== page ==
Online Resources for Information on Alcoholism
The National Institute on Alcohol Abuse and Alcoholism (NIAAA) has information on the causes, consequences and treatment for alcohol-related problems as well as access to publications covering topics like women and alcoholism, drinking during pregnancy, discovering if you are at-risk because of family history and harmful interactions between alcohol and medication. The American Academy of Addiction Psychiatry (AAAP) and the American Society of Addiction Medicine (ASAM) also have detailed research articles on alcoholism. Similarly, the American Psychological Association (APA) has many of the latest journals and reports regarding a wide array of psychological subjects, including addiction and alcoholism.
Caregiver Self-Care Strategies
Having a loved one who is an alcoholic creates many struggles and concerns. Even when he or she is doing well, the battle never truly ends, as recovery is an ongoing process. A spouse, friend or family member often carries the mental burden of constantly worrying about a relapse. It’s hard to accept that you don’t have control over your loved one’s alcoholism. No matter what you do or say, he or she has that ultimate responsibility.
The effort it takes to help a loved one stay sober takes its tolls emotionally and physically. Many caregivers put too much pressure on themselves and set unrealistic expectations. They hope to “cure” or “fix” the other party, forgetting that they aren’t a professional counselor or coach. They become too involved emotionally, which can lead to codependence, enabling and other issues. This is why self-care is so essential. Practice the following tips to keep yourself healthy:
- Remember to take some time for yourself and talk with others. It’s okay to have some time away from your loved one. If you are feeling overwhelmed, consider speaking to a counselor or therapist. There are also support programs for friends and family members of alcoholics. You, like many others, may have the incorrect idea that you are, in some form, responsible for your loved one’s condition. Your loved one may even say hurtful things to you, blaming you for his or her drinking problem. Letting go of this lie and misdirected blame is difficult, but a support group is a place to start to work through your feelings with people who can understand the situation. Participating in a support group or program is a constructive way to support your loved one while also giving yourself some much needed space to share thoughts and vent frustrations.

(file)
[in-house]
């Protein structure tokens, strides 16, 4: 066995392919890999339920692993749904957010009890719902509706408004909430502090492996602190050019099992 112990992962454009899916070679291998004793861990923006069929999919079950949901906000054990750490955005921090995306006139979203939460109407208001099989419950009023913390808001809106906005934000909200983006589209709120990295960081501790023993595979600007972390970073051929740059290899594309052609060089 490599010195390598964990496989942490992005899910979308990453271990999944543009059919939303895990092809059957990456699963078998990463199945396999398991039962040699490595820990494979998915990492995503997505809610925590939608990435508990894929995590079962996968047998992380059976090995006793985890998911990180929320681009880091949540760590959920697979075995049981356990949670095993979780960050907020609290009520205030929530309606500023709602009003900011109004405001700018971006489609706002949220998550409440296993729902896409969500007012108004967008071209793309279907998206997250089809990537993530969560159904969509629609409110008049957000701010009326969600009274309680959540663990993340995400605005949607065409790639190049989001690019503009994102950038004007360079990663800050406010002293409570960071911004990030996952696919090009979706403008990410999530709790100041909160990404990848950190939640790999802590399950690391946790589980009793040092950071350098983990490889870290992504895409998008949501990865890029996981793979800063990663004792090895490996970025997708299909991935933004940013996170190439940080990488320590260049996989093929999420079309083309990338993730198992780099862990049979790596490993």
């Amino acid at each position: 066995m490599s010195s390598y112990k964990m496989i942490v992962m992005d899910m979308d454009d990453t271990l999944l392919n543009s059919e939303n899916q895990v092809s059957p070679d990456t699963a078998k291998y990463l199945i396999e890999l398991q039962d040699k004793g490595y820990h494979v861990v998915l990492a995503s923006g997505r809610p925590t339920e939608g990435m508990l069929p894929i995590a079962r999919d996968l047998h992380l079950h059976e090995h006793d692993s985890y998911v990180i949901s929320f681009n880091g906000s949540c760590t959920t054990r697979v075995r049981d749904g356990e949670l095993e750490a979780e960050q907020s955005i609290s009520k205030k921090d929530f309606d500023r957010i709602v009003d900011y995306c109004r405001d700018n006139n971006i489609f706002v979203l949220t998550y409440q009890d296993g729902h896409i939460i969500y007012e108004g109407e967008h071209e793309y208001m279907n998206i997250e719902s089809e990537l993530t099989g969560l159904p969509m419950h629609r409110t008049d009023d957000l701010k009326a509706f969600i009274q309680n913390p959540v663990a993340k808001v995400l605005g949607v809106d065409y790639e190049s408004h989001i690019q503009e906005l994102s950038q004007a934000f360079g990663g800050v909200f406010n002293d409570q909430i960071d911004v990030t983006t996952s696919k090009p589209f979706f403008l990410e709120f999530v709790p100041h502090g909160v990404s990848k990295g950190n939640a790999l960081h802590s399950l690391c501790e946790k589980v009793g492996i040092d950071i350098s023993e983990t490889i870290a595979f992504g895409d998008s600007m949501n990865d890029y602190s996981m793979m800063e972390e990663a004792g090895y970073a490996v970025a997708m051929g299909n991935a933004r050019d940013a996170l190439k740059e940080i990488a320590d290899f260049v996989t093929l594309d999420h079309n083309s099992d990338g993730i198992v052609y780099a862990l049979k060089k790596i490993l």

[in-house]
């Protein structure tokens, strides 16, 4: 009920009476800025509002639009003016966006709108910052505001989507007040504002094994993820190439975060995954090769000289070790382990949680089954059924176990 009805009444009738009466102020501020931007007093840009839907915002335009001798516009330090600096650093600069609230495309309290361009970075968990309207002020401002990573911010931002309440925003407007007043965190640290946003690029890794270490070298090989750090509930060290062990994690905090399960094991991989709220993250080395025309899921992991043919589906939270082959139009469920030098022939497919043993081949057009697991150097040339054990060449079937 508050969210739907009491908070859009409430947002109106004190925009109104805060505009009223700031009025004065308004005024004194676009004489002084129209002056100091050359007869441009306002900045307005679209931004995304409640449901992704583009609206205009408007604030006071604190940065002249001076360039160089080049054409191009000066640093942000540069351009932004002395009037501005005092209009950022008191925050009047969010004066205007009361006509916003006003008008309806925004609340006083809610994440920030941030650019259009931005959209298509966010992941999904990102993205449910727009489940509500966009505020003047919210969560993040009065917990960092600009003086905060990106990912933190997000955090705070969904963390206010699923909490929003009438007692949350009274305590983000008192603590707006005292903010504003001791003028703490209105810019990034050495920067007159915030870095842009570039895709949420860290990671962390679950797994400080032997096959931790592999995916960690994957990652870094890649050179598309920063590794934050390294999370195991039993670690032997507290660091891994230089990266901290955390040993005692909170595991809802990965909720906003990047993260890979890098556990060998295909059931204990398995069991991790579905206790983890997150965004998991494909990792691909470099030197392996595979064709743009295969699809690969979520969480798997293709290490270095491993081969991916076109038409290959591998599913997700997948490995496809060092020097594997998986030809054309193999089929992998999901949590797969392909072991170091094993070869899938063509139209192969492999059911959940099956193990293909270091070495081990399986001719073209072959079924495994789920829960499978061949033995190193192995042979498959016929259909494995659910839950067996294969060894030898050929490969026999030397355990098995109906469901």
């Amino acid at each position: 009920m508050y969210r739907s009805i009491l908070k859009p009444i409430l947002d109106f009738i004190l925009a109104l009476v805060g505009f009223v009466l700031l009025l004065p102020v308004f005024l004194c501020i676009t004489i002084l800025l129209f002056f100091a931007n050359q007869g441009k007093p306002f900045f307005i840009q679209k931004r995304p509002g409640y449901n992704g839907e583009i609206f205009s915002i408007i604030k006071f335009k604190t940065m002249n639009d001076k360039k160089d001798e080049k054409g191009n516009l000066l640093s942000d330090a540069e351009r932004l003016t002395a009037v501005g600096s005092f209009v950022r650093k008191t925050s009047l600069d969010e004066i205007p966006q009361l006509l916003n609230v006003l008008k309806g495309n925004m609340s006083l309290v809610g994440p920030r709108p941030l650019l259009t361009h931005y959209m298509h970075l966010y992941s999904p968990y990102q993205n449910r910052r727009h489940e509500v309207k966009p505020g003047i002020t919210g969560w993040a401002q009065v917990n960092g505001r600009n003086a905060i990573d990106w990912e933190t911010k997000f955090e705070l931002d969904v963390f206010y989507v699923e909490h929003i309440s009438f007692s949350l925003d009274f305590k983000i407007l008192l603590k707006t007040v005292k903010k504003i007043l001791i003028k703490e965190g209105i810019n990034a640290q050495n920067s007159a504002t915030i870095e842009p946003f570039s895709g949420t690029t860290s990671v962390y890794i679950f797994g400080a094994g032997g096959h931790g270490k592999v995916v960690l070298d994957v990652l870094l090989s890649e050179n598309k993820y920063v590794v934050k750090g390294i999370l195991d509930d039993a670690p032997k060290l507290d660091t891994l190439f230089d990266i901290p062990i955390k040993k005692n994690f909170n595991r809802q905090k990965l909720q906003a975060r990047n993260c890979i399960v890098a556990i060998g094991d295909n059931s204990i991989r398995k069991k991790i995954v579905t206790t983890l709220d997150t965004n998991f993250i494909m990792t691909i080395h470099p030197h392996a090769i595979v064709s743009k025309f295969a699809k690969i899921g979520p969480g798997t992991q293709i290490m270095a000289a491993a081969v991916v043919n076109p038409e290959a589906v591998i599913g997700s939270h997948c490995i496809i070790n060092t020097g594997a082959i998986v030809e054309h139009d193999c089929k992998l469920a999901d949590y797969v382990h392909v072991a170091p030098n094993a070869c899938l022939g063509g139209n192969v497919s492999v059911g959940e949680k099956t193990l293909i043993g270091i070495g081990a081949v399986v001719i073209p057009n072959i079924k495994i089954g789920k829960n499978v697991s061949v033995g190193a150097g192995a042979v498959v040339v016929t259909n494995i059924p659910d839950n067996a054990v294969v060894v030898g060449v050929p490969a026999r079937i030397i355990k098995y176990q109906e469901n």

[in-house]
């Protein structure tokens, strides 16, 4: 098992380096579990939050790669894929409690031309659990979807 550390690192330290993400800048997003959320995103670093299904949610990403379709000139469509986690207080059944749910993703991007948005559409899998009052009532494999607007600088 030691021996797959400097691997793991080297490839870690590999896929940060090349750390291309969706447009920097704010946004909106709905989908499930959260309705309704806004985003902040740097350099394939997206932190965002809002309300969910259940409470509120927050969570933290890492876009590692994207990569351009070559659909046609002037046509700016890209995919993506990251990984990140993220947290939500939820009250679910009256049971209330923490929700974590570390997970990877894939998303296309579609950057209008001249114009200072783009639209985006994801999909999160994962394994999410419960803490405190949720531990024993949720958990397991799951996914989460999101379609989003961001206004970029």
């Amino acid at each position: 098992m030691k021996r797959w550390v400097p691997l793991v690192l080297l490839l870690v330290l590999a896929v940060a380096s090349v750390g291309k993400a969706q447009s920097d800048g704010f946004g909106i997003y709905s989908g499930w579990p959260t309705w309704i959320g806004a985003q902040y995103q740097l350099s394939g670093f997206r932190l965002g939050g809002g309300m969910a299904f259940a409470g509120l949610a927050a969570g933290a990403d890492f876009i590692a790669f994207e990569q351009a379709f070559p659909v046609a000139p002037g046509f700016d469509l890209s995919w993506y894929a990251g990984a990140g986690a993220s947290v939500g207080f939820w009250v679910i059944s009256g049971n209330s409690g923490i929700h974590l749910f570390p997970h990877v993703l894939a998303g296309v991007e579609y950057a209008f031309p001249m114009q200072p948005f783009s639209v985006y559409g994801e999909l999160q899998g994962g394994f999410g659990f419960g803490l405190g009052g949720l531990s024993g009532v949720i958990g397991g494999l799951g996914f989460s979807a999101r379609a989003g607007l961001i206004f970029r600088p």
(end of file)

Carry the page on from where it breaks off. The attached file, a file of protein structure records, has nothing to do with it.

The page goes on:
- Remember, it’s okay to distance yourself when you need space. If necessary, offer support from a distance and set clear boundaries. Do not tolerate any form of abuse. Alcoholism is sometimes called a family disease because it is known to have a damaging effect on relationships. Because alcoholism is painful for everyone involved, it’s often intense, stressful, sad and painful enough to tear families apart. Don’t allow yourself to get wrapped up in your loved one’s issues to the point that you lose yourself.
Recovery is a hard journey, but not impossible. Know that, when your loved one is serious about getting help and with your invaluable support, you can come through this stronger, together. Even if your loved one relapses or has another setback, always keep pushing for recovery. As long as your loved one has the will to keep trying, there is hope for new beginnings.
Related Article: The Health Benefits of Being Creative